It’s obvious that ESG data has become more than just a 'nice to have'; it is now a major consideration for investment decisions and overall business growth. But simply collecting raw data is not going to equip you with the insights you need to make a successful investment or a big business decision. Testing the data first in small dosages, and then analysing and assessing it are crucial factors. However, they can be complex to undertake.
A common misconception when it comes to ESG data sets is ‘the bigger the better’. Although the amount of possible ESG data available has exploded in recent years, not all of it is of high quality, and some will likely be irrelevant to your particular use case. Leaving you time to analyse the data is essential, which is why wasting your time on the collection process may prove to be counterproductive. Every hour left for you to sift through varied data (e.g., images, numbers, social media posts – anything that's publicly available online) will be well worth it, enabling you to gain a more accurate insight into how a company or sector is performing from an ESG perspective.
How does future-forward online data collection fit into this?
Looking at companies’ respective ESG ratings and collecting alternative (alt)/external ESG data is often incorrectly conflated. On the one hand, ESG ratings help companies measure the ESG impact of their operations. For example, a logistics company hiring 1,000 trucks to deliver goods or paperwork can take note of their eco-footprint by measuring the levels of Co2 produced by their diesel-reliant trucks, the number of kilometres driven per day, etc. This measurement will then contribute to their overall ESG rating.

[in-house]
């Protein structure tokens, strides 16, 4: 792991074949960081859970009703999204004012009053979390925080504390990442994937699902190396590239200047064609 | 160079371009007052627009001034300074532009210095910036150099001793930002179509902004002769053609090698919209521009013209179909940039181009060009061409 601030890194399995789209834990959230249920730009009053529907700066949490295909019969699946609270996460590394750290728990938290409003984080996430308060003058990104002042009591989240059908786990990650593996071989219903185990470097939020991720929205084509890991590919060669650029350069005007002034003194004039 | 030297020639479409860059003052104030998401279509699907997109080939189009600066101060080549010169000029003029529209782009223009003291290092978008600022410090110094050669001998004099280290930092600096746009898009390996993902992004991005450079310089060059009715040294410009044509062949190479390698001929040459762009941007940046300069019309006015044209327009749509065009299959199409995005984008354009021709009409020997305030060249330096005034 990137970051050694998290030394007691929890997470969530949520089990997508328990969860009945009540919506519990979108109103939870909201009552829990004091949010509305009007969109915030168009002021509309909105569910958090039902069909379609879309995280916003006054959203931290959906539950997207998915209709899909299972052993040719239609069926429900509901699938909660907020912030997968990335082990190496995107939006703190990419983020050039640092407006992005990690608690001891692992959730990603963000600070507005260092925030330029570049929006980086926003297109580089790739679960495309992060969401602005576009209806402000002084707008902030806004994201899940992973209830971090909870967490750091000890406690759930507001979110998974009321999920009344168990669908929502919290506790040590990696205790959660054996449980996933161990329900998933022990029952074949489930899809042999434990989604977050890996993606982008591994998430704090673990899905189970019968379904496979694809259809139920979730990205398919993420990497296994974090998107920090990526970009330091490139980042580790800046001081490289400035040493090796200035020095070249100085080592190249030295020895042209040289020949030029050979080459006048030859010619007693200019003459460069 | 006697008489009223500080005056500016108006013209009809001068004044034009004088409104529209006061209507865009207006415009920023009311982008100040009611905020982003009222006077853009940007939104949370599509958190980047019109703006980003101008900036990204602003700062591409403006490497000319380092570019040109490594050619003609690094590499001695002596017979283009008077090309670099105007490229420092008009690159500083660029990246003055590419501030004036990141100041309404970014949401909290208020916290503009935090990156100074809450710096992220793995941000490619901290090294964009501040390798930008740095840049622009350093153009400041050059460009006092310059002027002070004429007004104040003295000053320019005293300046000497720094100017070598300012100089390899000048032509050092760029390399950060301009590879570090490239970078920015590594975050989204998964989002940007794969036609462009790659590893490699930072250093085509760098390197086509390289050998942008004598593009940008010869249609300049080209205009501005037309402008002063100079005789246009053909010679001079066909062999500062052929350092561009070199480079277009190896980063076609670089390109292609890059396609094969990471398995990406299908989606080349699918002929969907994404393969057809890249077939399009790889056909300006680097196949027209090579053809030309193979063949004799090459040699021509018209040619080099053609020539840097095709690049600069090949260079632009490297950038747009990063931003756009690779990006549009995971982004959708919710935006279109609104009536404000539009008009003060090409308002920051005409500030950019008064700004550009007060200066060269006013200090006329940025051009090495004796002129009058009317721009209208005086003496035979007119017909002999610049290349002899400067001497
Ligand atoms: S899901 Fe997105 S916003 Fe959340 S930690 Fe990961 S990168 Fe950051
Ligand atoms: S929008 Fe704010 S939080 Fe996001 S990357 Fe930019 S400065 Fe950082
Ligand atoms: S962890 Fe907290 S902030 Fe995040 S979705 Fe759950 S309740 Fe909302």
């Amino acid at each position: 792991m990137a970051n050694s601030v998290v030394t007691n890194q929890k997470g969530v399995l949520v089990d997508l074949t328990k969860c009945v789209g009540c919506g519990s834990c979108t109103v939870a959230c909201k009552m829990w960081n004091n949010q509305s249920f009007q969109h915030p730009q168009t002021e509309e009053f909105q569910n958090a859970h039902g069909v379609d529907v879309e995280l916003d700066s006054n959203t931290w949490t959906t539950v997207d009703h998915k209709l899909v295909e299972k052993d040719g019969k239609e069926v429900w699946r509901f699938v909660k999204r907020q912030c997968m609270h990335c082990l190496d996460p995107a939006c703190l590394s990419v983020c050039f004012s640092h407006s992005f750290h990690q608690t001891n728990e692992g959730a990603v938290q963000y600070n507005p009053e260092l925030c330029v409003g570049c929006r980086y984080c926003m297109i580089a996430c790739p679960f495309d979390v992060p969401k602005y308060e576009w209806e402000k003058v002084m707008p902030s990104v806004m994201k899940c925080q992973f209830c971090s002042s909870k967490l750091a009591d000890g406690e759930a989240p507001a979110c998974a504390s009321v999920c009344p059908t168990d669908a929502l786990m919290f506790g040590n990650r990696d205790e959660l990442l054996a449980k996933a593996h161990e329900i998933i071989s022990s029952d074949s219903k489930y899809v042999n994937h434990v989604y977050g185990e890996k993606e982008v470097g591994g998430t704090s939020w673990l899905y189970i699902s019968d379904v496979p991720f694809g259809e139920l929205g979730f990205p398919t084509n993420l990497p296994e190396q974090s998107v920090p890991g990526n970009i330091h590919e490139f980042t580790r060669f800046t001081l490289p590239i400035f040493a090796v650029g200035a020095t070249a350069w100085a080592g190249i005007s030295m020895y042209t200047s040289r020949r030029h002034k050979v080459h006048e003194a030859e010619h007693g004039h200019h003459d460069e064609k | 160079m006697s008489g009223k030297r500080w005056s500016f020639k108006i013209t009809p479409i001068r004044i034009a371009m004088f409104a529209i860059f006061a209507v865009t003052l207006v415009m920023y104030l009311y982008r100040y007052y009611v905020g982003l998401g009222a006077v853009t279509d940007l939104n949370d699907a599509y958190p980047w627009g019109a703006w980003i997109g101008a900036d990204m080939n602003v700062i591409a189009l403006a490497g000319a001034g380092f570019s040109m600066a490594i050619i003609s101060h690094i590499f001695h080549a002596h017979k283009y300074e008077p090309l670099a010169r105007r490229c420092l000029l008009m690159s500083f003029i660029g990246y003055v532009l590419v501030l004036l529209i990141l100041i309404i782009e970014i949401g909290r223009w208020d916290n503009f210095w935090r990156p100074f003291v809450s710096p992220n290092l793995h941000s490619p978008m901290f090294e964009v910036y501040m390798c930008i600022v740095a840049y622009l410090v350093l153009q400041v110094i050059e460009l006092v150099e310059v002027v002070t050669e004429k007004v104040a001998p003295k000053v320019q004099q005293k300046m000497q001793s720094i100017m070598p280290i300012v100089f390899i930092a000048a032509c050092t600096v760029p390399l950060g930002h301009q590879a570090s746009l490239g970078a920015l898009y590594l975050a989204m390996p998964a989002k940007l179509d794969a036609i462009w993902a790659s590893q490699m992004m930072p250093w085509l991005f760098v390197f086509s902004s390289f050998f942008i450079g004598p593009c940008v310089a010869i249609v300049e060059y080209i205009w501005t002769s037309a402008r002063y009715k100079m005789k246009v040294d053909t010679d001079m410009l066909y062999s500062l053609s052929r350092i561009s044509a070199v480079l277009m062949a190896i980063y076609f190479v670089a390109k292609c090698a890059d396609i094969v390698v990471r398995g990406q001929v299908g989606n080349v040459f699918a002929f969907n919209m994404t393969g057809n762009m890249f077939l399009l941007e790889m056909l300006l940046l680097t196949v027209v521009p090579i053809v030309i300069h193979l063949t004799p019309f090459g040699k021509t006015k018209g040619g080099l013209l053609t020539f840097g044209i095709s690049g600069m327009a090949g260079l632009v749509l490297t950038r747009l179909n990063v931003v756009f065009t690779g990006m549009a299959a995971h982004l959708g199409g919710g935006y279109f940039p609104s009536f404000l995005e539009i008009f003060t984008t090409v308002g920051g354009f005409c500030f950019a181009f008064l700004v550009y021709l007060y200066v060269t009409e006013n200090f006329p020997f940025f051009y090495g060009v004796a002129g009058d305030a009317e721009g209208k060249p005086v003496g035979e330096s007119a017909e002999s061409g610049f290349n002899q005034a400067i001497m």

On the other hand, ESG alt-data helps to accurately inform you of the short- and long-term risks and returns of an investment venture. For example, it would be wise to consider climate change data and information about historical natural disasters before investing in construction in a particular region. Much of this data exists across the largest database in the world – the World Wide Web. This is where data collection comes in – providing new and innovative ways to look at ESG data that go far beyond the traditional ways we have all become accustomed to.
Estimates from AIMAand others claim that there will be over 5,000 different alt-data sets available by 2024. These vary in quality, breadth, type, and countless other factors, but this figure demonstrates the market's growing appetite for alt-data. Data collection platforms can tap into this vast set of publicly available online data – the internet – to gather necessary information and relate it back to financial units to guide their predictive insights.
Going forward, the recent survey numbers mentioned earlier tell the story well. There’s no doubt that ESG alt-data will be at the forefront of financial decision-making for many years to come. To get the best possible results, financial institutions should take advantage of the new data opportunities accessible to them, online data included. They should particularly focus on determining which data is most reliable and easily leads them to accurate forward-thinking strategies. With online data, investment calculations, future growth opportunities, and possible profits have been made that much sharper and easier.
By Omri Orgad, Regional Managing Director at Bright Data (formerly Luminati Networks)